If you decide to implement the above recommendations, please come back and let us know whether they helped matters.

Peter

Offline Pete-zza

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Re: Too much yeast = dough disaster?
« Reply #8 on: June 12, 2007, 09:12:04 AM »
Thanks for the info....the problem with the calculator for newbies is I'm not sure what exactly the percentages should be.

yaddayaddayadda,

I wouldn't worry too much for now about the precise baker's percents. It is more important to come up with a dough formulation that will yield the results you are seeking. Also, as long as you are using volume measurements for the flour and water instead of weights, there will always be issues of accuracy of the baker's percents. I am aware of at least five different ways of measuring out a "cup" of flour and each one will produce a different weight. Having conducted literally hundreds of such measurements, with different size measuring cups, I can assure you that that is fact, not theory. If you are able to come up with the amounts of flour and water that produce good results and record their weights, then it will be an easy task to convert the recipe to baker's percent format and to use the dough calculating tool.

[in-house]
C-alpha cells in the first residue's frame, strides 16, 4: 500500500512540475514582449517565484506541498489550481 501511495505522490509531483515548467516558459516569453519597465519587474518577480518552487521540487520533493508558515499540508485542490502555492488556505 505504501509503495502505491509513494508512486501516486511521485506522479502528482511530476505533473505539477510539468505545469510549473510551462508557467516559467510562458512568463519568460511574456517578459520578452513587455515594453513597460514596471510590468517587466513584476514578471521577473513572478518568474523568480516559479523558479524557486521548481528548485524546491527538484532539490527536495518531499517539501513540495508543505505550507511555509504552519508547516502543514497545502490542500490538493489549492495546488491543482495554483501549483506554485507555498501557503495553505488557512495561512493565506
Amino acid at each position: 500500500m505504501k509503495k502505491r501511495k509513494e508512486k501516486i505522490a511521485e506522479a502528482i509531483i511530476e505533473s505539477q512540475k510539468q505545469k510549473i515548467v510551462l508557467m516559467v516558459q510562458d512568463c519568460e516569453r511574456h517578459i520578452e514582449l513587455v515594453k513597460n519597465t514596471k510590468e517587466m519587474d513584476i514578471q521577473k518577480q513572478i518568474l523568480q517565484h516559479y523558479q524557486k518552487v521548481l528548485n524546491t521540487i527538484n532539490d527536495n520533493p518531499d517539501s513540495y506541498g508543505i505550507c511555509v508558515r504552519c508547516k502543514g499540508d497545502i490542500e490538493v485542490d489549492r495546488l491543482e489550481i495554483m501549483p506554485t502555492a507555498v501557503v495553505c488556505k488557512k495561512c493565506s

Peter

Offline yaddayaddayadda

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Re: Too much yeast = dough disaster?
« Reply #9 on: June 12, 2007, 10:37:21 AM »
yaddayaddayadda,

I wouldn't worry too much for now about the precise baker's percents. It is more important to come up with a dough formulation that will yield the results you are seeking. Also, as long as you are using volume measurements for the flour and water instead of weights, there will always be issues of accuracy of the baker's percents. I am aware of at least five different ways of measuring out a "cup" of flour and each one will produce a different weight. Having conducted literally hundreds of such measurements, with different size measuring cups, I can assure you that that is fact, not theory. If you are able to come up with the amounts of flour and water that produce good results and record their weights, then it will be an easy task to convert the recipe to baker's percent format and to use the dough calculating tool.

Peter

Thank you immensely for your advice, I'll try to work those in the next time I make pizza.  And get off my lazy butt and use my digital scale ;).  I will report back and appreciate the advice.